There is so much that can easily be done to have an impact on poor diet – especially with young people. Riverside Market has run numerous projects in local schools which have shown how easy it is to stimulate children’s interest in eating fresh healthy food. With our ‘Real Fit – Real Food’ project, for example, we brought medal-winning Welsh athletes in to local schools as role models to to explain to children why their fitness regime includes eating well and steering clear of junk food. The response was fantastic – with many children leaving the session highly motivated to emulate their heroes’ eating habits and promising to pressure their parents in that regard. (The irony of McDonalds and Coke sponsoring the Olympics, and the McDonalds and KFC outlets situated at he entrance to Cardiff City’s ‘Healthy Stadium’ is a powerful one – as they are promoting and selling ‘food’ that none of the actual sportspeople would let anywhere near their digestive systems).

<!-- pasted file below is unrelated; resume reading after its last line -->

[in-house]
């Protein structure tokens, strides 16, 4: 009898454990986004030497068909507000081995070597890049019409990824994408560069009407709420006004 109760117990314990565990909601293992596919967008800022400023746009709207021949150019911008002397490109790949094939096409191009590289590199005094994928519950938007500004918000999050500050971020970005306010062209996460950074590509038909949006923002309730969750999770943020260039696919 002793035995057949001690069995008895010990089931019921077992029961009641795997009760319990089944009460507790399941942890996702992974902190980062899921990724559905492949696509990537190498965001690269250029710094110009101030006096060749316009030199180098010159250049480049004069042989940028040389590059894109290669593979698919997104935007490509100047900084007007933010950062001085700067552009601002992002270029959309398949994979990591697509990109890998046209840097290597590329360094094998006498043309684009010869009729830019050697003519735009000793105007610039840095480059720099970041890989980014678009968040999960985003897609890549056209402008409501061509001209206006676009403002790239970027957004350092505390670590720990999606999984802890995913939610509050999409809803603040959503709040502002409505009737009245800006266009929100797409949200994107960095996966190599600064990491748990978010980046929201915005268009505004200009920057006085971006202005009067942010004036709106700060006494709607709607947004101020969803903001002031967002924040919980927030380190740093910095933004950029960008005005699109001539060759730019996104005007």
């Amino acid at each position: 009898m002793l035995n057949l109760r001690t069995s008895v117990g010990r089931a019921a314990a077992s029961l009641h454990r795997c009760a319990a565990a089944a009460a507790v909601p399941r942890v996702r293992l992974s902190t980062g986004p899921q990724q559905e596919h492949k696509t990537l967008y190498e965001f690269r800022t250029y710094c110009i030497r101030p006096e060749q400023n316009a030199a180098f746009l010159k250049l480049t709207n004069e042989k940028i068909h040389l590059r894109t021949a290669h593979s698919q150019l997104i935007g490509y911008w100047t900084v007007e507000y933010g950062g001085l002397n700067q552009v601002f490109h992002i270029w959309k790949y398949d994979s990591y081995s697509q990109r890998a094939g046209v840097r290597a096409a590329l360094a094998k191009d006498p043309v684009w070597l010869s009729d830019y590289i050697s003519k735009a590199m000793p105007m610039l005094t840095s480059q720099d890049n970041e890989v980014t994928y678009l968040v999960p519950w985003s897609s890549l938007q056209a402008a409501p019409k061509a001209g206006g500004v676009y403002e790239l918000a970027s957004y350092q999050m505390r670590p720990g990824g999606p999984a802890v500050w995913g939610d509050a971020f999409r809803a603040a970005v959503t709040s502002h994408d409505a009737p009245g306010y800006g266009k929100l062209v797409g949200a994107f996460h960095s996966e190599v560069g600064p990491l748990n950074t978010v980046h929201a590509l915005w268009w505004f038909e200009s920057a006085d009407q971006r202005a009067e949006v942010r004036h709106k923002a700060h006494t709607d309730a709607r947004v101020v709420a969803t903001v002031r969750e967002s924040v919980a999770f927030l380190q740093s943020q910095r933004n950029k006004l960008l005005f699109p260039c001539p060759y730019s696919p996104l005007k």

It really is time for the Welsh Government to bite the bullet on this issue, and put some of our money where our mouths should be. This IS ‘rocket science’ – luckily that tasty salad (along with so many other delicious local grown fruits and vegetables) is easily and cheaply available in Wales!
(All puns intended, with apologies).
The foods to tax are, first – sugar (which is useless to health)
– trans. fats (why not ban it)
– biscuits and cakes (make it too expensive to eat)
– white bread and white flour
This would be a good start.